Gruvis Malt - "...With The Spirit of a Traffic Jam"
When people talk about Incubus, the general consensus is that their first and last truly great album was S.C.I.E.N.C.E.
. That's an odd notion to maintain because it's not their oldest, most experimental stuff that would likely appeal to a group of fans that are elitist and liked Incubus before they totally sold out, man, but it also isn't their newest, catchiest material that enabled them to snag so many of their current fans (remember the song "Drive?"). It's odd to me that public opinion would locate the awkward middle child that is S.C.I.E.N.C.E.
as the best of Incubus' albums. Incubus started as a band that relied heavily on funk and jazz, but then moved into a mode that embraced nu-metal as a means of turning their use of interesting chord voicings into a more aggressive and catchy format, and lastly moved into a sort of stoner pop/hard-rock mode that has paid the bills so to speak. It's this unusual middle period of heavy, funky, jazzy, rockin music that is the most perplexing because a) it's the most progressive or forward-sounding music Incubus ever made and b) it's inexplicably successful despite the odd flavors being mixed together. This rambling brings me to Gruvis Malt, who take the general feel and flavor of S.C.I.E.N.C.E.
and amplify all of the jazz, r&b, funk, and progressive elements of the album. The result is an even odder fusion of eclectic tastes some have labeled as "futurock." The harmonies are jazzy, the time signatures and feels are off kilter, but the grooves can be incredibly heavy or aggressive.
I guess what I've been stabbing at here is that there are remnants of music we've heard before as listeners of classic songs in r&b and jazz, and there are fossils of Incubus' style, but overall, this album is incredibly weird and foreign to the unprepared ear. It's such a jutting, shocking mix that many of the songs are hit and miss. The intro to "Low Concept / High Maintenance" features an angular bass riff similar to one found in the music of Mr. Bungle or Nuclear Rabbit, which are two massively left of center bands. Then the song turns towards a rapped/sung verse with an upbeat, funky beat, and jazz chords. It sounds cool in the fact that it's startlingly new and really flavorful and esoteric, but in other ways, it's very non sequitir and incoherent. Gruvis Malt's combination can be listened to as both a success and failure, depending on the point of view. My opinion of it lies somewhere in between. I like the ideas they have and find myself bopping along to many different parts in each song, but I feel that no individual song succeeds on a holistic level, except maybe "Even the Scars Forget the Wounds." And, because none of the songs really succeed, neither does the album. To me it's the musical equivalent of Lucky Charms. There are tons of awesome, flavorful marshmellow chunks found in the cereal, but you have to pick them out of the fibrous, flavorless starchy stuff.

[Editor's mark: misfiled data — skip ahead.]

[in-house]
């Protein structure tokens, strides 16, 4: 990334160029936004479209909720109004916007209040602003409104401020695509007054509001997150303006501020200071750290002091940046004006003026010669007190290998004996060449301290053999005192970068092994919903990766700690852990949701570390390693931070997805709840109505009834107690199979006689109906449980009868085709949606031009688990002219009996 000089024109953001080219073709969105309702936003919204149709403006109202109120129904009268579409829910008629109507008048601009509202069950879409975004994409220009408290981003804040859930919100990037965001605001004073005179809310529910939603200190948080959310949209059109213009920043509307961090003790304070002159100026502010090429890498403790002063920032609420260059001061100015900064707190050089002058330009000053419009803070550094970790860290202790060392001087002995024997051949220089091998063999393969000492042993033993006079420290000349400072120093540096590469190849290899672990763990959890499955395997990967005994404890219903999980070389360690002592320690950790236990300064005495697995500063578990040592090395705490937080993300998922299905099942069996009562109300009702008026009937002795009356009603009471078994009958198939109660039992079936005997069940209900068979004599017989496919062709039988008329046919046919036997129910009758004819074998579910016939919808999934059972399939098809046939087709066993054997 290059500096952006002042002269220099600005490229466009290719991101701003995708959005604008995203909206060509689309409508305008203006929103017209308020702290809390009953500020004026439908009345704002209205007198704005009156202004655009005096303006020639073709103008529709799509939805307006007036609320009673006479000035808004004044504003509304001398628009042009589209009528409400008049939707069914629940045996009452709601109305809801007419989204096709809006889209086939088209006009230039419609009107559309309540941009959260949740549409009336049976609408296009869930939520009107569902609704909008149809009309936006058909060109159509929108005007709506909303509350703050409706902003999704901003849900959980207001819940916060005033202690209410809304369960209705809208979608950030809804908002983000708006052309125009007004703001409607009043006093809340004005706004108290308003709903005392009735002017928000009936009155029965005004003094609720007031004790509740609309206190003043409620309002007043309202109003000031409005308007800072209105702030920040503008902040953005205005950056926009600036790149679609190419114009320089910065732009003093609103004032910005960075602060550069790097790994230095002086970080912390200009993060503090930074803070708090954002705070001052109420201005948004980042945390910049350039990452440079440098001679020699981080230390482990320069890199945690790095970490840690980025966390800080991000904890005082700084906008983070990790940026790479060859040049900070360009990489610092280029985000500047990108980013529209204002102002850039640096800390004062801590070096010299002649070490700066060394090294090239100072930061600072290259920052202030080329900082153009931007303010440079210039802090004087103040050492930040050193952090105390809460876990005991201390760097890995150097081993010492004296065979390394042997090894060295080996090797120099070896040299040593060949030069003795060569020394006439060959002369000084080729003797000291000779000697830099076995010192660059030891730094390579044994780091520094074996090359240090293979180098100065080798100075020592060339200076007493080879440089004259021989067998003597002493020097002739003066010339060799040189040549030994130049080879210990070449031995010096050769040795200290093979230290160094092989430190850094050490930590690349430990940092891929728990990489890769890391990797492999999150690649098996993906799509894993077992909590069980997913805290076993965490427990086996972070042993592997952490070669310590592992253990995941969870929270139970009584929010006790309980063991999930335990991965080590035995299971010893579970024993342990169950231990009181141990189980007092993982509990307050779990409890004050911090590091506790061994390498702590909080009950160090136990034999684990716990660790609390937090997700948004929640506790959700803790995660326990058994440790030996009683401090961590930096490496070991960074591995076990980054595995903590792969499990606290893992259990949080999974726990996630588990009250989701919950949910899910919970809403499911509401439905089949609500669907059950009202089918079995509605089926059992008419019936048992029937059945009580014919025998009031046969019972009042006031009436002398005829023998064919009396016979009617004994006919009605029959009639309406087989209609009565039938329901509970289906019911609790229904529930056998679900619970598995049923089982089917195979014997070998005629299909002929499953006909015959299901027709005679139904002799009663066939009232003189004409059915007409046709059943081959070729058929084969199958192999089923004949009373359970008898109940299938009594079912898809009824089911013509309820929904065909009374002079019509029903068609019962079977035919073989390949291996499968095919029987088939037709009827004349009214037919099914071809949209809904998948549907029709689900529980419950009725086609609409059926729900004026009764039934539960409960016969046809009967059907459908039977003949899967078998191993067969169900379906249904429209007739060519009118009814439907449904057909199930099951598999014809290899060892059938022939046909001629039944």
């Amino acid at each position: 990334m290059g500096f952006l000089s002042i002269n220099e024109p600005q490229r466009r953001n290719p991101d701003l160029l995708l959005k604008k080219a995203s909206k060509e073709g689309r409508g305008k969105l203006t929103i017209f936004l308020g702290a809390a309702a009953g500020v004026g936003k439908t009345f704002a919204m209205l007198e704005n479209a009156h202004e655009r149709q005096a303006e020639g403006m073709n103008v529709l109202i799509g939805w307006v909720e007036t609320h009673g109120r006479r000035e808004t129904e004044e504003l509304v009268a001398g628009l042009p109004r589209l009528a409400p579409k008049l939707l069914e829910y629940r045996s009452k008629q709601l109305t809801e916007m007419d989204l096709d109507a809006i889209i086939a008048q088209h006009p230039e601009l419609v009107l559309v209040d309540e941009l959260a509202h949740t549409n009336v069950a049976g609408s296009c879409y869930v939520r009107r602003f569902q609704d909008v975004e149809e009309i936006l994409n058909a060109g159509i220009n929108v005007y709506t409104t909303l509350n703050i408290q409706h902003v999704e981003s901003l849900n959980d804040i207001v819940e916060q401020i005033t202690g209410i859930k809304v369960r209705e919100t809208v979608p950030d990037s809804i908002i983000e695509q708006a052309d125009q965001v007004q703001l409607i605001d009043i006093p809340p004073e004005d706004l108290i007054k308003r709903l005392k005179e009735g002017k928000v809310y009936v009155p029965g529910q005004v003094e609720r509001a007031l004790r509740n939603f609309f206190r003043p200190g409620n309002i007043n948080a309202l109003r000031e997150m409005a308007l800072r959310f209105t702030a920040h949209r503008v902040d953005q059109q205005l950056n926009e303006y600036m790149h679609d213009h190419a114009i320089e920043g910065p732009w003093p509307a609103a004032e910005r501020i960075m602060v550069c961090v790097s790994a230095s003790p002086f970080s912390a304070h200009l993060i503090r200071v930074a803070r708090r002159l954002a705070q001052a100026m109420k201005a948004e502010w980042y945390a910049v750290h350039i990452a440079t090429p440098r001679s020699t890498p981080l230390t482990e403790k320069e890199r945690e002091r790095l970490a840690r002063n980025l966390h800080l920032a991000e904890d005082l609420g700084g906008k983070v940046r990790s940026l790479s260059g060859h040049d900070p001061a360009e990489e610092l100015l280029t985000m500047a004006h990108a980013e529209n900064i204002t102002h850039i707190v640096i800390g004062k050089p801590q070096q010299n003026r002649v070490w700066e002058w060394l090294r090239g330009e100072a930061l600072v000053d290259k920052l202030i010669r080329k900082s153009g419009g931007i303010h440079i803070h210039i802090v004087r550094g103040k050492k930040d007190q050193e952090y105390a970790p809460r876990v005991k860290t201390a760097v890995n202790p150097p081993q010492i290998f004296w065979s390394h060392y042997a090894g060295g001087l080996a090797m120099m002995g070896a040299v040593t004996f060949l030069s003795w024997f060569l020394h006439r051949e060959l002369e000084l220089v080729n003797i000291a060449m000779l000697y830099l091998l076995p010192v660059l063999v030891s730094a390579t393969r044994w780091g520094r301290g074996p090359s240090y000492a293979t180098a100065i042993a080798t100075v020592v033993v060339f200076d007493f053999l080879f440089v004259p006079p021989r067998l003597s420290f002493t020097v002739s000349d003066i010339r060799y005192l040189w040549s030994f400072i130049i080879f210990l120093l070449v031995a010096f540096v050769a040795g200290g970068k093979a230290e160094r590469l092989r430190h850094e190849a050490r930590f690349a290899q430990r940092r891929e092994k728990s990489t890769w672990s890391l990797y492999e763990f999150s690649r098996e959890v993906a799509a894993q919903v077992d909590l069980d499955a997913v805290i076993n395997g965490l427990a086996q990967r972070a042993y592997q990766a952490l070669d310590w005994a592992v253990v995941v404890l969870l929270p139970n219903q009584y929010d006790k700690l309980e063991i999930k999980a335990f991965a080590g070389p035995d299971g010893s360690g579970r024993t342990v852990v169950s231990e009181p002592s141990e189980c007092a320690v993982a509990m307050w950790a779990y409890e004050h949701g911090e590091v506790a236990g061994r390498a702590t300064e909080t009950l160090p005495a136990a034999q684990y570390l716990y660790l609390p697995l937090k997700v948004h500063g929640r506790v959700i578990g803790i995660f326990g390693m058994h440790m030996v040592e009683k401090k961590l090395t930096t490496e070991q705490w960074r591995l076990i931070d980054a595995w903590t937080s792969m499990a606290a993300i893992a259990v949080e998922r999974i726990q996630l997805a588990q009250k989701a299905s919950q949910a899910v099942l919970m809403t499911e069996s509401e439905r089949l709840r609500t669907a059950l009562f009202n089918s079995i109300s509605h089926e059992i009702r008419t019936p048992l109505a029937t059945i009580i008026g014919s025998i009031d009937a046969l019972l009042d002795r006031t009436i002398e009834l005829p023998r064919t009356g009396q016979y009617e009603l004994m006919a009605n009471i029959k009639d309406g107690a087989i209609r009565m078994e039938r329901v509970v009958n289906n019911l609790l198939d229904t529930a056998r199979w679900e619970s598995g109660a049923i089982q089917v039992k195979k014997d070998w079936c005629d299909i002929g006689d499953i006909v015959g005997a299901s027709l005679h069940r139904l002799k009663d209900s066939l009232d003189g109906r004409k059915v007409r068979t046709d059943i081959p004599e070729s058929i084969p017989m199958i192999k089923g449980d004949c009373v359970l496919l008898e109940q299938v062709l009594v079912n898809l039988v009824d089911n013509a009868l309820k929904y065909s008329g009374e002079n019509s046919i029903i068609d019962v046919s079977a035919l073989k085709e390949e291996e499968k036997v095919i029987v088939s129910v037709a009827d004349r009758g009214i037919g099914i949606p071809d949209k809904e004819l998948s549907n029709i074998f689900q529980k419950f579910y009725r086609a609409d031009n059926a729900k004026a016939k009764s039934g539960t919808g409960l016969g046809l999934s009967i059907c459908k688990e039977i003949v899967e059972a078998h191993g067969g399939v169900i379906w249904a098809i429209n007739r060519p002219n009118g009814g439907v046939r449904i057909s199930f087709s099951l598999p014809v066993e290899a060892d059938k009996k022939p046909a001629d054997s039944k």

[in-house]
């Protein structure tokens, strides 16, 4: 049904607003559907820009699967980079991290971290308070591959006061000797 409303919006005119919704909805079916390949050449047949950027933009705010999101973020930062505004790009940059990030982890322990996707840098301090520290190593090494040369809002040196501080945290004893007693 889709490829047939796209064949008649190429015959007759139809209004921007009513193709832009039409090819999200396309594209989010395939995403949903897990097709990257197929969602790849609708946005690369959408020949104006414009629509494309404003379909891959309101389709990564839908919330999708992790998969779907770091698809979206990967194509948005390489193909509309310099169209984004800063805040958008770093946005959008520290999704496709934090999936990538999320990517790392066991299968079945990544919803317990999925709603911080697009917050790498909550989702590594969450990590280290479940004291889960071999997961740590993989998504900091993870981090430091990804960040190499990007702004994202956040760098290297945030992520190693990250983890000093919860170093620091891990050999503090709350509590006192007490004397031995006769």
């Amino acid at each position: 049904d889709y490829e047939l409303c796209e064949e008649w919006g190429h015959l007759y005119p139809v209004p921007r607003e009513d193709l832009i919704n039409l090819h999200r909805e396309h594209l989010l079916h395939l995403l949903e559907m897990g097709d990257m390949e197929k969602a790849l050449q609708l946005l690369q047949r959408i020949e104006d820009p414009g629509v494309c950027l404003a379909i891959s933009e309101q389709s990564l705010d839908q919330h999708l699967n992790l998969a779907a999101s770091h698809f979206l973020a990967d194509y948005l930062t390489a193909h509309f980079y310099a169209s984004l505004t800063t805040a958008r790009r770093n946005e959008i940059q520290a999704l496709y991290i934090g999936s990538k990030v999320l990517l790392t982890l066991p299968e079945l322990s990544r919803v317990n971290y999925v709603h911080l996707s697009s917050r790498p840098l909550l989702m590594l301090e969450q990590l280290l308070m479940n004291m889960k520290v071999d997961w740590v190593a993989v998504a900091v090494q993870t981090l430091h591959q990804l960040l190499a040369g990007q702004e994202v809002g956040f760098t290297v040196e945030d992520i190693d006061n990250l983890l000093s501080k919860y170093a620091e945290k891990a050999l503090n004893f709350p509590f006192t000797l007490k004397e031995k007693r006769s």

However, don't get me wrong, I love Lucky Charms. I don't let a bunch of non-sugary spots get in my way of enjoying the marshmellows. I typically eat out the whole cereal section first and have 7-10 awesome sugary bites at the end. So, I invite the listener to listen to this album more than a few times and figure out what parts they like and what parts they don't, and listen knowing that the process can be hot and cold, hit and miss. The main thing I love about this album, beyond the originality (which is also a huge con of the album), is the musicianship. The chord voicings are above and beyond what Incubus was messing with on S.C.I.E.N.C.E.
and are a display of really cool guitar and bass work. There is some expertise required to pull of the tempo and time changes found on the CD, and that at least is fun to experience. Also, I like this album at it's most sexy, sensual moments. I feel like the flavor of jazz naturally lends itself to being both upbeat and slow and demure. Most of this album is upbeat and crazy, which is fun, but nothing is more satisfying than the moments when the music is sultry and slow, which is why I like "Even the Scars Forget the Wounds." I feel like it's predominantly slower paced and smoother, and the more aggressive parts don't detract from the lighter parts, instead they add variety to the overall feel of the song, thus allowing the lighter parts to be even more enticing.
Overall, while I like a lot of this album, I can't listen to it for more than 30 minutes or so. I dig a lot of the trickier musical twists and turns, but the overlying flavor is a huge turnoff. I guess they didn't quite get the fine balance Incubus did on S.C.I.E.N.C.E.
but this is definitely an admirable display of genre blending and instrumental proficiency, despite its flaws.